So I let him adjust my thumb and pinky accordingly, and I carefully flicked my wrist. No web. 

My son shrugged. “At least now you know. But you should try again tomorrow.” 

With the Green Lantern as my witness, I tried again the next morning after I brushed my teeth. And the following day at work I was discreet, so it looked like I was stretching after hours spent at my desk, but I was oh-so-smoothly checking myself for supernatural capabilities. 

And this has become my routine. I look forward to my daily check like I look forward to the Wordle. I check when I’m on my way to the mailbox or waiting in line at the grocery store awkward places to be caught slinging your first web, to be sure, but I think the non-radioactive folks would quickly get over their fears and relate to Giveret Spidey with the admiration and love she deserves. 

You laugh, but who’s to say that I’m not Spiderman? Wouldn’t that be a more dignified explanation for the stickiness?

Despite the fact that I’m still technically in the market for lotion, I’ve decided that I am not going to invest in any more beauty products for now. Instead, I’m going to hope for a radioactive spider bite. 

No one has ever seen a spider walking around the mall and thought, my she looks like she could use some restoring. No, they swat and yell and stomp because spiders always look spry and like they’ve had a good night’s sleep, and the mall guys are mad jealous.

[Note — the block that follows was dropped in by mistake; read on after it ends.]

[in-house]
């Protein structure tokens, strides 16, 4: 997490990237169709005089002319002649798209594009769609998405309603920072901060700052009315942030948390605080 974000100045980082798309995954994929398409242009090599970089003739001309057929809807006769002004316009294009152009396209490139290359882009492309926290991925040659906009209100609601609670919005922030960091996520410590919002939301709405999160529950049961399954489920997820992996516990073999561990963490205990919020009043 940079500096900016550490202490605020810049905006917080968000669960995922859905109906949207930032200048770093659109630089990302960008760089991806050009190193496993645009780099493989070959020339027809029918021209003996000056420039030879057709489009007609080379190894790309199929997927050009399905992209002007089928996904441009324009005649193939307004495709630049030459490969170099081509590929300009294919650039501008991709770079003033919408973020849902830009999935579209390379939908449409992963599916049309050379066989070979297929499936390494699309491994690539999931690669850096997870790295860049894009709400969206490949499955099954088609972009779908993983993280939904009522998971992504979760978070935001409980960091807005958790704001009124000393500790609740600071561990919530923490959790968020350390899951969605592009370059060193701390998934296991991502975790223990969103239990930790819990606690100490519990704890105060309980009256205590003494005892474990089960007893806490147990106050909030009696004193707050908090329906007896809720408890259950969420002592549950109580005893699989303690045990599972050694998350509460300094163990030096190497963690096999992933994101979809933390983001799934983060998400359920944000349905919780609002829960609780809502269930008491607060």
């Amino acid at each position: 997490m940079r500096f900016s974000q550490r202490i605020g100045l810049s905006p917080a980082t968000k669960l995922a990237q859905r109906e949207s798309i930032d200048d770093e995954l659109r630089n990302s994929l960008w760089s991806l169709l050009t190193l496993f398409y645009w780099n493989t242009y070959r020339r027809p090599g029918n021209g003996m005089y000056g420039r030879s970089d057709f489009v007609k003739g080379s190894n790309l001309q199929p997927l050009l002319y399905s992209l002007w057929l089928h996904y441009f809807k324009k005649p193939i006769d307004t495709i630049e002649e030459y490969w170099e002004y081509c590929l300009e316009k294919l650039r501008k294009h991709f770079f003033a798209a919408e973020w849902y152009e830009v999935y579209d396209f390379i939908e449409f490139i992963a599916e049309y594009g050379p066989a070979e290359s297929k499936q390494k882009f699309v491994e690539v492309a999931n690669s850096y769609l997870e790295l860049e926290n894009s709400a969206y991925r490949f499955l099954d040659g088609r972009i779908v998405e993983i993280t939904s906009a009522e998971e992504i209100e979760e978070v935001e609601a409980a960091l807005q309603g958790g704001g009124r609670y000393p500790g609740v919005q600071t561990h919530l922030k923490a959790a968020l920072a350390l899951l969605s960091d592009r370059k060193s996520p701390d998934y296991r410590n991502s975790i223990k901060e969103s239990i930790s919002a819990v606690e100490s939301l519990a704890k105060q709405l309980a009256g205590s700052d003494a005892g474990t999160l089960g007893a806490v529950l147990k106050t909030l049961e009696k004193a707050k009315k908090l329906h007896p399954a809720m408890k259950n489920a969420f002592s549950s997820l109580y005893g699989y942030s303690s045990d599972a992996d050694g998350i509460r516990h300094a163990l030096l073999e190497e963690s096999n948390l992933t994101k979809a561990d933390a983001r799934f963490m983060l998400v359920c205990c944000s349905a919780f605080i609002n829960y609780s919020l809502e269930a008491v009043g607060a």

Spiders don’t fret over how they look. They don’t wonder if the particular lycra blend of their super suit will be forgiving in some of their less toned areas. They keep all 8 eyes trained outward, relying on their keen spidey sense to make their next move. And they never make soap related mistakes. 

The world does not need another woman standing in front of the mirror wishing she was more vibrant and less sticky. What the world obviously needs is a superhero an unapologetic champion in a flattering suit who will obliterate Hamas, Hezbollah, and Iran, put the self-righteous antisemites in their place, tell the Houthis that ain’t nobody got time for their nonsense, and get home in plenty of time make the dinner that she had shopped and planned for in advance

Our leaders do not inspire confidence. International celebrities disappoint us by calling for a ceasefire that our enemies will never honor. Politicians from abroad waffle and backtrack as they try to pretend that this war is not a clear fight of good versus evil. But Spidey gets it right. Giveret Spidey is the hero we need. 

And while I do love a good lycra blend, I’m not sure that the world can wait until I get that much-anticipated radioactive spider bite. But I promise to do my part. I will continue my daily checks, so that should I be blessed with extraordinary powers, they will not go unutilized for even one moment. And I encourage you to do the same flex those wrists, make a weekly menu plan, and embrace your inner stickiness you just may be the Giveret the world is waiting for.

About the Author
Kally grew up in Pittsburgh, and made aliyah from Cleveland to Efrat in 2016.